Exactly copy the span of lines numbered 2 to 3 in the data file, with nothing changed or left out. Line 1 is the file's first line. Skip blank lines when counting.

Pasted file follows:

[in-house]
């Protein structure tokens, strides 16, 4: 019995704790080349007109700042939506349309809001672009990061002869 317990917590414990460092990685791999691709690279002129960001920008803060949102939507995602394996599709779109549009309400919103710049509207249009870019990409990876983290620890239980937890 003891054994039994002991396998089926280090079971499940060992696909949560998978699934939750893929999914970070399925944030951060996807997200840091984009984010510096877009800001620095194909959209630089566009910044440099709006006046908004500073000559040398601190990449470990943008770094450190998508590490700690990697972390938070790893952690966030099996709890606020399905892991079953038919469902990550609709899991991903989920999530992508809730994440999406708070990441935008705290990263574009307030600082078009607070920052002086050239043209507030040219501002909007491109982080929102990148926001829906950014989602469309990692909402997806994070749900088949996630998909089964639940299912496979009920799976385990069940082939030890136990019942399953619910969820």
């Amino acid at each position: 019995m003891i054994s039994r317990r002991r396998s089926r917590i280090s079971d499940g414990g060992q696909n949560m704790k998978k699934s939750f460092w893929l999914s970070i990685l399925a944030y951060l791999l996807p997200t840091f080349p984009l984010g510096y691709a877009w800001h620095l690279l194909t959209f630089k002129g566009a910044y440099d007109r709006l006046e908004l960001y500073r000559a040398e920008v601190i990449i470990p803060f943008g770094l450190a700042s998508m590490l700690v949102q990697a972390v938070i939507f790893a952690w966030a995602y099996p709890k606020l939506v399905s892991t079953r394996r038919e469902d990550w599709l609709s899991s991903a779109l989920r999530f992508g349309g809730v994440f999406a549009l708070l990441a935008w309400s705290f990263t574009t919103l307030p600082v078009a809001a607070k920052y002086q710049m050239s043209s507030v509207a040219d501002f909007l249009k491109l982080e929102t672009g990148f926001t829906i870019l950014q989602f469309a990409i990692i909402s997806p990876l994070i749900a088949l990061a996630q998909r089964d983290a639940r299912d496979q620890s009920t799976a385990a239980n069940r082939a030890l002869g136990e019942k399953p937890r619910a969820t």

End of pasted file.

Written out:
């Protein structure tokens, strides 16, 4: 019995704790080349007109700042939506349309809001672009990061002869 317990917590414990460092990685791999691709690279002129960001920008803060949102939507995602394996599709779109549009309400919103710049509207249009870019990409990876983290620890239980937890 003891054994039994002991396998089926280090079971499940060992696909949560998978699934939750893929999914970070399925944030951060996807997200840091984009984010510096877009800001620095194909959209630089566009910044440099709006006046908004500073000559040398601190990449470990943008770094450190998508590490700690990697972390938070790893952690966030099996709890606020399905892991079953038919469902990550609709899991991903989920999530992508809730994440999406708070990441935008705290990263574009307030600082078009607070920052002086050239043209507030040219501002909007491109982080929102990148926001829906950014989602469309990692909402997806994070749900088949996630998909089964639940299912496979009920799976385990069940082939030890136990019942399953619910969820």
């Amino acid at each position: 019995m003891i054994s039994r317990r002991r396998s089926r917590i280090s079971d499940g414990g060992q696909n949560m704790k998978k699934s939750f460092w893929l999914s970070i990685l399925a944030y951060l791999l996807p997200t840091f080349p984009l984010g510096y691709a877009w800001h620095l690279l194909t959209f630089k002129g566009a910044y440099d007109r709006l006046e908004l960001y500073r000559a040398e920008v601190i990449i470990p803060f943008g770094l450190a700042s998508m590490l700690v949102q990697a972390v938070i939507f790893a952690w966030a995602y099996p709890k606020l939506v399905s892991t079953r394996r038919e469902d990550w599709l609709s899991s991903a779109l989920r999530f992508g349309g809730v994440f999406a549009l708070l990441a935008w309400s705290f990263t574009t919103l307030p600082v078009a809001a607070k920052y002086q710049m050239s043209s507030v509207a040219d501002f909007l249009k491109l982080e929102t672009g990148f926001t829906i870019l950014q989602f469309a990409i990692i909402s997806p990876l994070i749900a088949l990061a996630q998909r089964d983290a639940r299912d496979q620890s009920t799976a385990a239980n069940r082939a030890l002869g136990e019942k399953p937890r619910a969820t």